In this tutorial we will check how to send a HTTP POST from OBLOQ to a Python Flask server. For a detailed tutorial on how to send HTTP POST requests with OBLOQ, please check here.
In order to interact with OBLOQ, we will be using a Serial to USB converter and the Arduino IDE serial monitor. Please check this previous post for the connection diagram.
The first thing we need to do is importing the functionality we will need. So, we will need the Flask class, to setup the server, and the request object, which allows to access the body and headers of the received request.
from flask import Flask, request
Then, we need to create an instance of the Flask class, which we will use to configure the routes of our server.
app = Flask(__name__)
We will have a single route which will only listen to HTTP POST requests. This route will be called “/post”.
@app.route('/post', methods = ["POST"]) def post():
The route handling function will be very simple. We will print the body of the request and then the headers. We do it by accessing the data and headers members of the request object we have imported in the beginning of the code.
We will finish the handling function implementation by returning a “Received” string to the client.
Finally, we start our server by calling the run method on our app object, passing as input the IP address and the port where it should be listening for incoming requests. As IP, we pass the string ‘0.0.0.0’, which means the server should listen on all the available interfaces of the machine. I will use port 8090 but you can user another, as long as it is not being used by other application.
app.run(host='0.0.0.0', port= 8090)
The final code can be seen below.
from flask import Flask, request app = Flask(__name__) @app.route('/post', methods = ["POST"]) def post(): print(request.data) print(request.headers) return 'Received' app.run(host='0.0.0.0', port= 8090)
Note that you can use a tool such as Postman to send a request to the server, making sure it is working correctly before trying to integrate with OBLOQ. Below at figure 1 is an example of the expected result when testing with Postman.
Figure 1 – Testing the Flask server with Postman.
Note that, to contact the server, we will need to obtain the local IP address of the machine that is running the Flask server. This can be done by sending the ipconfig command on the Windows command line, or the ifconfig command, in case you are using a Linux operating system.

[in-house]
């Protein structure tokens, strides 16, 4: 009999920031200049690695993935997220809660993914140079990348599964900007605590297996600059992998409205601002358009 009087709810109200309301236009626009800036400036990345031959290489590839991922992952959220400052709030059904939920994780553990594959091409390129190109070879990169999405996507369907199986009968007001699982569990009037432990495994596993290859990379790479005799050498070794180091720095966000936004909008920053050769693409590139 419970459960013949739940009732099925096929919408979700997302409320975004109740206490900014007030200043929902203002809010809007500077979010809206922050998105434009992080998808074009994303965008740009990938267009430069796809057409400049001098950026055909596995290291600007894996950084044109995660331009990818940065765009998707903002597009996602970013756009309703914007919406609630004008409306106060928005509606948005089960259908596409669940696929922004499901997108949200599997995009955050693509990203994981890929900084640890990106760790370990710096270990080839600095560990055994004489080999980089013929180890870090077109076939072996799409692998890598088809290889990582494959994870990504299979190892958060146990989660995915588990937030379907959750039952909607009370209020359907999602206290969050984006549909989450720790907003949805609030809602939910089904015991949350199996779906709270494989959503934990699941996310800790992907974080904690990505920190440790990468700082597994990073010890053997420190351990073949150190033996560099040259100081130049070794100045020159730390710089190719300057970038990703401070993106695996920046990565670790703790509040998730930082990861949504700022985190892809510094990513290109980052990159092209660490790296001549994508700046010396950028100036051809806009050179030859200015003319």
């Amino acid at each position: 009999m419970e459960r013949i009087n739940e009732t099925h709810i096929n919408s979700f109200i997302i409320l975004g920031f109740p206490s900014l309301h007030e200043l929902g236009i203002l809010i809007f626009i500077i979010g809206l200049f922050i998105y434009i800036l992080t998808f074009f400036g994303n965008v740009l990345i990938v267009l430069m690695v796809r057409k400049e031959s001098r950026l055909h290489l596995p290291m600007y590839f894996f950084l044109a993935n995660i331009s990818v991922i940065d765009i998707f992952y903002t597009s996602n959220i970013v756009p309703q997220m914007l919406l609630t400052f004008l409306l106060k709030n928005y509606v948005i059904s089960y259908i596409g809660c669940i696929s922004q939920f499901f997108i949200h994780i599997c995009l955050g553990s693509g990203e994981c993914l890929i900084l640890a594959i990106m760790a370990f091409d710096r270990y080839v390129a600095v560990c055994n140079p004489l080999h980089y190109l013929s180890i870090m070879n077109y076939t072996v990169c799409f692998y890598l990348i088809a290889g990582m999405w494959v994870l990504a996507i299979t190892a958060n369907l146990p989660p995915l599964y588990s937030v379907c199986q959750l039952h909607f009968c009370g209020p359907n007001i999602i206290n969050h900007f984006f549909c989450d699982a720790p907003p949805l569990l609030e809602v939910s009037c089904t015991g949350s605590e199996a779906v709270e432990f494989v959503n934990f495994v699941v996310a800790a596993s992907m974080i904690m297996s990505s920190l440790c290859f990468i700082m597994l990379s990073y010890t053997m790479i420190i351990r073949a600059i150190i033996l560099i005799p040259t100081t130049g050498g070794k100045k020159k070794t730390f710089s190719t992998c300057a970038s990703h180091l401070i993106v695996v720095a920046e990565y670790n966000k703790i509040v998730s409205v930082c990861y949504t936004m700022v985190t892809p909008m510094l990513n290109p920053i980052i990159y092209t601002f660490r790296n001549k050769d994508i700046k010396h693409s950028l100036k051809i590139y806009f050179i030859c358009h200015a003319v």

As usual, we need to start by connecting the OBLOQ to the WiFi network, so we can reach the server. The command to send to the device is indicated below.
Once the connection is successful, we can send the HTTP POST request to the Flask server. This assumes that you already have the server up and running. The command to send is the following one:
Note that the destination URL to reach is the following, where you should change #yourFlaskMachineIp# by the local IP of the machine that is running the Flask server:
You can check at figure 2 how the command looks like. Note that I’m sending an arbitrary POST body (a string with the value “test”), since the server will simply print it and not interpret it.
Figure 2 – Sending the POST Request to the Flask server.
The expected result is shown in figure 3. The response body is the same string we have defined in the Flask server.
Figure 3 – Answer to the POST request.
Finally, if we go back to the Python console where the Flask app is running, we should get the body of the request and the headers, as shown in figure 4.
One important note to take in consideration is that the content-type header is set to “application/json“, even though the content of the request is just plain text. This means that, in the OBLOQ firmware version used (v3.0), it sets the content-type to “application/json” without checking the actual body sent in the command.
This is problematic if the server tries to decode the body as JSON because it would fail. So, when sending POST requests from OBLOQ in a real application scenario, we need to make sure that the body format is a valid JSON.
Figure 4 – Body and headers of the OBLOQ request printed to the Python console.
UART OBLOQ module Tutorials: